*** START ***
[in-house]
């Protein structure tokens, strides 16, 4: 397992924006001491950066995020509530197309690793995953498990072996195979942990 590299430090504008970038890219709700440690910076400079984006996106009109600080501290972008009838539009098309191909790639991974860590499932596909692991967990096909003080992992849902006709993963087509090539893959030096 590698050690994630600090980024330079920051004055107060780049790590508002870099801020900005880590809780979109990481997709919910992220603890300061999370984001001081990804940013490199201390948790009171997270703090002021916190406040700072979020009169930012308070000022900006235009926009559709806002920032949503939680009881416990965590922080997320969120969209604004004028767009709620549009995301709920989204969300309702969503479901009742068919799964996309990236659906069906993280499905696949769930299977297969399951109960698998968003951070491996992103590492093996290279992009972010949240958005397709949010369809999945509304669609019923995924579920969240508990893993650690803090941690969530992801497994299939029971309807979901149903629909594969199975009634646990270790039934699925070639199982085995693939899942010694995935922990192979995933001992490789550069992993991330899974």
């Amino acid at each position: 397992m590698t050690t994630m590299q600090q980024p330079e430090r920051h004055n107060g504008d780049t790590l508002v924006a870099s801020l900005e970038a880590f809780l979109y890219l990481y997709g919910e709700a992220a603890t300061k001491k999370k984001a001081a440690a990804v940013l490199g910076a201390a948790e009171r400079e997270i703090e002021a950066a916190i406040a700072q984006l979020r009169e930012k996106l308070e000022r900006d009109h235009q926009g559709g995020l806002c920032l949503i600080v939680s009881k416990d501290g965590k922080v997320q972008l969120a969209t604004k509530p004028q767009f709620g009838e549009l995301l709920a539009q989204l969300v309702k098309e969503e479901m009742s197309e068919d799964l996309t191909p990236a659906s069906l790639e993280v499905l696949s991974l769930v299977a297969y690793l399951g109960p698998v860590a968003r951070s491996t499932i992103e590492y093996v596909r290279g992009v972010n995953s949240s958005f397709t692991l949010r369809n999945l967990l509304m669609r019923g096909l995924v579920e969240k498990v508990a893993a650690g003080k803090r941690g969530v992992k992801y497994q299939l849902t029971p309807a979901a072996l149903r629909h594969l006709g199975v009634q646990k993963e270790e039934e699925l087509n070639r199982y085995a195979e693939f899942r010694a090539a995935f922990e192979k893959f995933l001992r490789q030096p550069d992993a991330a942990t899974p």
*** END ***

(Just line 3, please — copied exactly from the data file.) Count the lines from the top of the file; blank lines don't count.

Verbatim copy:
């Amino acid at each position: 397992m590698t050690t994630m590299q600090q980024p330079e430090r920051h004055n107060g504008d780049t790590l508002v924006a870099s801020l900005e970038a880590f809780l979109y890219l990481y997709g919910e709700a992220a603890t300061k001491k999370k984001a001081a440690a990804v940013l490199g910076a201390a948790e009171r400079e997270i703090e002021a950066a916190i406040a700072q984006l979020r009169e930012k996106l308070e000022r900006d009109h235009q926009g559709g995020l806002c920032l949503i600080v939680s009881k416990d501290g965590k922080v997320q972008l969120a969209t604004k509530p004028q767009f709620g009838e549009l995301l709920a539009q989204l969300v309702k098309e969503e479901m009742s197309e068919d799964l996309t191909p990236a659906s069906l790639e993280v499905l696949s991974l769930v299977a297969y690793l399951g109960p698998v860590a968003r951070s491996t499932i992103e590492y093996v596909r290279g992009v972010n995953s949240s958005f397709t692991l949010r369809n999945l967990l509304m669609r019923g096909l995924v579920e969240k498990v508990a893993a650690g003080k803090r941690g969530v992992k992801y497994q299939l849902t029971p309807a979901a072996l149903r629909h594969l006709g199975v009634q646990k993963e270790e039934e699925l087509n070639r199982y085995a195979e693939f899942r010694a090539a995935f922990e192979k893959f995933l001992r490789q030096p550069d992993a991330a942990t899974p």